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World War Two: Off-ration meals and treats


Civic Restaurants replace WW2 British Restaurants

Civic Restaurants post-WW2

Civic Restaurants were essentially British Restaurants renamed after the Second World War to help the public to put everything about the war behind them for a new start. Of course, there were changes. This page elaborates.


By the webmaster based on visits to museums discussions with older people

What Civic Restaurants were

British Restaurants were renamed Civic Restaurants in 1946, i.e. after the Second World War ended. However as the experiences below show, they were little different from their forerunners.

Civic Restaurants did not last long. The one where I lived in Edgware was pulled down a couple of years or so after the end of the war to make way for a new public library.

On reflection, the closure of the British Restaurants and Civic Restaurants is surprising because rationing and austerity continued after the war into the 1950s. Perhaps everyone just wanted to forget everything that had any connection with the war.

Civic Restaurant tickets

One difference between the earlier British Restaurants and Civic Restaurants would seem that the token system of payment at British Restaurants was replaced with a ticket system. Or was this a matter of where the restaurants were? If you know, please share.

Civic Restaurant ticket for meal

Ticket for a main meal at a Civic Restaurant, courtesy of Malcolm Johnson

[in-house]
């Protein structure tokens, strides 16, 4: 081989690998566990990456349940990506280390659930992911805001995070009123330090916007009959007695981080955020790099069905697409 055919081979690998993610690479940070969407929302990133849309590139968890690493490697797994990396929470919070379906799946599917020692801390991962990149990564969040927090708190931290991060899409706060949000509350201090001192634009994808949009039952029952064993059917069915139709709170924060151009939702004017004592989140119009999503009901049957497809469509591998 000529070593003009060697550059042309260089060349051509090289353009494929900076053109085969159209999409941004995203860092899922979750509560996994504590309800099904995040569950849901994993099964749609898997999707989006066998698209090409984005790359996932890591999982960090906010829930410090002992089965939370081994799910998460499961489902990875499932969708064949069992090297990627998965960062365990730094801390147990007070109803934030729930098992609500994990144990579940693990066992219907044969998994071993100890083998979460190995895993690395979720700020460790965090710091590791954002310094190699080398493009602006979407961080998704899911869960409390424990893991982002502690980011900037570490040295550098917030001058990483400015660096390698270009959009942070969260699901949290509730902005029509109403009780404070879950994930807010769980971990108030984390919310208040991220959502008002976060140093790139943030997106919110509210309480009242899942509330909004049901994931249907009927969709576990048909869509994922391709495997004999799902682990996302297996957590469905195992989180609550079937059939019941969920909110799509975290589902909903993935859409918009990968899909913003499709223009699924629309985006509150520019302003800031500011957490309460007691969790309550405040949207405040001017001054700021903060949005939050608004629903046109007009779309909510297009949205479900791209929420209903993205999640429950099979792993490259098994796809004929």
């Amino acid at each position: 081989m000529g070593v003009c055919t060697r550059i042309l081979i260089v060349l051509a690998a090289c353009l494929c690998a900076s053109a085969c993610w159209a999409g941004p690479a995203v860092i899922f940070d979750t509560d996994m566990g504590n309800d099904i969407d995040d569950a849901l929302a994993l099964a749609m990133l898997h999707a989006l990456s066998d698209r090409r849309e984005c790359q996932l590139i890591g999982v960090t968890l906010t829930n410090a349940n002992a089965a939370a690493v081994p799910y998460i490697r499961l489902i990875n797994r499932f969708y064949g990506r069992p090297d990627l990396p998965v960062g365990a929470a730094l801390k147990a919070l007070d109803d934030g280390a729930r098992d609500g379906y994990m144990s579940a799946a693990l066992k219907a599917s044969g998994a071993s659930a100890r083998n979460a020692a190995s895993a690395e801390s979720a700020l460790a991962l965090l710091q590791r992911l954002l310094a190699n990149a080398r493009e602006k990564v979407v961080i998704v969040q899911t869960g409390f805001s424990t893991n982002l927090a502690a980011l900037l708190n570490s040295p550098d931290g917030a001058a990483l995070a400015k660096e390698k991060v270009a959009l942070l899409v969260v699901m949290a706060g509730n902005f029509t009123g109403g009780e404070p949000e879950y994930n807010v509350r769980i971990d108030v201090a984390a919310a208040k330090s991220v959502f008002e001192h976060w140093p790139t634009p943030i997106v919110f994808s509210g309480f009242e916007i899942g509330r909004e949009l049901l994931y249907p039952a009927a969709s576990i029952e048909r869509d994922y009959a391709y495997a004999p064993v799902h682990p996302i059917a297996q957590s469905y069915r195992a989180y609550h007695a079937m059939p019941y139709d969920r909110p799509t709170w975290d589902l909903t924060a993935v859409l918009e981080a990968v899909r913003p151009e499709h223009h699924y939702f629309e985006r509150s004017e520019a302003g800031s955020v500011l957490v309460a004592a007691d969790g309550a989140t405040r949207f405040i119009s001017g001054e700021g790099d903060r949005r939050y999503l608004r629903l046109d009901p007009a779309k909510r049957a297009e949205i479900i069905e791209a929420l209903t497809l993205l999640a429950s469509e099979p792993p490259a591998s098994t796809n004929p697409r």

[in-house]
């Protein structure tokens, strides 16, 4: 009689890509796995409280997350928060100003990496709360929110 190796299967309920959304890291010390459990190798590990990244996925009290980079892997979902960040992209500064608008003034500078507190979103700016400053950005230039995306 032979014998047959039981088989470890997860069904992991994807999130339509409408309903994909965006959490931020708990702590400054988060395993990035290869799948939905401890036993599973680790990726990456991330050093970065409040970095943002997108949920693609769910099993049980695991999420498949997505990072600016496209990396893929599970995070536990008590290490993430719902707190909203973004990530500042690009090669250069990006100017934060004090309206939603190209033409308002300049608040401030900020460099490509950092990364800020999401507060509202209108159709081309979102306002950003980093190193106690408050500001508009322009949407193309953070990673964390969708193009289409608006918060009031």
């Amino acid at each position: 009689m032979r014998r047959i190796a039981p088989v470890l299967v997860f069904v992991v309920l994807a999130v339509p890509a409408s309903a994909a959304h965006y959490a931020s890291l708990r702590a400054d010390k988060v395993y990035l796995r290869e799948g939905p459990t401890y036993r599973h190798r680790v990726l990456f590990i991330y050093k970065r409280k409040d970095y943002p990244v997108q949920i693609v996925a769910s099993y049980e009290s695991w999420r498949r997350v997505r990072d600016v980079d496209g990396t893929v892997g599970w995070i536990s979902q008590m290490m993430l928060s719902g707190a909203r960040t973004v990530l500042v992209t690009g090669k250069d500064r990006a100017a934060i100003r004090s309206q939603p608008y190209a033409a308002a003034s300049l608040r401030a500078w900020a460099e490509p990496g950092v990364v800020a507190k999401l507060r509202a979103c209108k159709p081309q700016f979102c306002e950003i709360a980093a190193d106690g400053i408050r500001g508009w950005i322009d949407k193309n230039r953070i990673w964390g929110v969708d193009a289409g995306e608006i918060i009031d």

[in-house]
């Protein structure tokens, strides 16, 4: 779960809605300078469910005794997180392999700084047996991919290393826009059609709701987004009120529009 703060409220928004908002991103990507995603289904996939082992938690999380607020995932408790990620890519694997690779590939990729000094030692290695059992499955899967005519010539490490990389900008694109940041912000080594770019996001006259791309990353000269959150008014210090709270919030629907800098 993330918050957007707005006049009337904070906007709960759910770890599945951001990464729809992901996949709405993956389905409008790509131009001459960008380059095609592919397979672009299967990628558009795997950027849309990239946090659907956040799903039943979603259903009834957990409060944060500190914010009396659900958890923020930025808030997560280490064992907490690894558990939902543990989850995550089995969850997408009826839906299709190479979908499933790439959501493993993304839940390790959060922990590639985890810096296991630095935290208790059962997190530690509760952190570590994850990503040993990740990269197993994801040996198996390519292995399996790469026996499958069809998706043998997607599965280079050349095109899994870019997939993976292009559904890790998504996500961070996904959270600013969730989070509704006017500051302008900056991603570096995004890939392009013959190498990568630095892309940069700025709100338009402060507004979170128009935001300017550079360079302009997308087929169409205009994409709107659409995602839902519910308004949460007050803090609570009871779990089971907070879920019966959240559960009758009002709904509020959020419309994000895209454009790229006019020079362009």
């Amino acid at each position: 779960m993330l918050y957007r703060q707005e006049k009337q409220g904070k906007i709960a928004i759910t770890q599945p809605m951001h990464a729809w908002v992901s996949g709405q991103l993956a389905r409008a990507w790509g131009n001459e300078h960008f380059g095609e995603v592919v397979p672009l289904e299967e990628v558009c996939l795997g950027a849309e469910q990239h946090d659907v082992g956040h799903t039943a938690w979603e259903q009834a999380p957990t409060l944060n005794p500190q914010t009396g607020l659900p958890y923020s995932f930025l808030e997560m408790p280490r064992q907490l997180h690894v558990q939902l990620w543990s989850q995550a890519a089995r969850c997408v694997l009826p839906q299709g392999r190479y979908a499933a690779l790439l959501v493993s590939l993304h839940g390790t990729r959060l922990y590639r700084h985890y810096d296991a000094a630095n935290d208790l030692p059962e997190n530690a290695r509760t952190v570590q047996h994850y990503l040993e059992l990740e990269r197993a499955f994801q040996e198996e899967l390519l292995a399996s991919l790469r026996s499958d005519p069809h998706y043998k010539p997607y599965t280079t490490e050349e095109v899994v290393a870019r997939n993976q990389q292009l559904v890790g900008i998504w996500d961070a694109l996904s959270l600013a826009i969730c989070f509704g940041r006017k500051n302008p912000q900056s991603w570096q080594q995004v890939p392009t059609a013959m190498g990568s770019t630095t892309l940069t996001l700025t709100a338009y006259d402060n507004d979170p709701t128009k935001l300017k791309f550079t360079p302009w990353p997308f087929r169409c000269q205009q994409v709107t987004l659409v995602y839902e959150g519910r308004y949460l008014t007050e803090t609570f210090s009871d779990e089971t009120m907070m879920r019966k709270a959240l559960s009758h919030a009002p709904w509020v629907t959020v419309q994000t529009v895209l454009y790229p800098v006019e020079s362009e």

The Civic Restaurant meal ticket shown in the picture is clearly made from cheap, rough-and-ready unbleached paper which was common at the time for disposable use. The jagged left and right edges show that it was torn off from a roll. Interestingly it is numbered which presumably allowed staff to see how many tickets were sold in a given time, hence to guide future catering requirements. Also the numbers made it possible to guard against theft by comparing how much money ought to be in the till with how much was there.

As the following contribution shows, there were also tickets for the dessert course and cup of tea.

A visit to a Civic Restaurant

There was a Civic Restaurant on Crayford High Street in Kent. I can remember being intrigued by the name, as at the time, as a boy of 8 or 9, I wasn't at all sure what 'Civic' meant! As it was 'Civic' not 'British', it must have been immediately after the war. The site it occupied was a pre-war two story building with flats above, later two or three shops.

My grandfather, on one of his frequent sorties for something to augment the rations, took me there for something to eat, probably because I continually complained of being hungry! I was there on one occasion only, but the memory of that day is still one of my many wartime and post-war memories!

The place seemed vast to me at the time, although it was probably quite small in reality - plain painted green walls, long tables in two or three rows, and an assortment of old chairs. The tables were covered in glossy American cloth, a checked pattern, that I clearly recall. It was probably a Government issue.

We queued up to be served by a lone WVS lady wearing the WVS uniform.

Granddad bought me a sponge pudding with runny custard which didn't impress me! He sat watching me as I ate it. I think he had a cup of tea and a bun and a smoke!

Michael Sullivan

The end of Civic Restaurants

Civic Restaurants were short-lived. They were closed in 1947.

If you can add anything to this page or provide a photo, I would be pleased if you would contact me.

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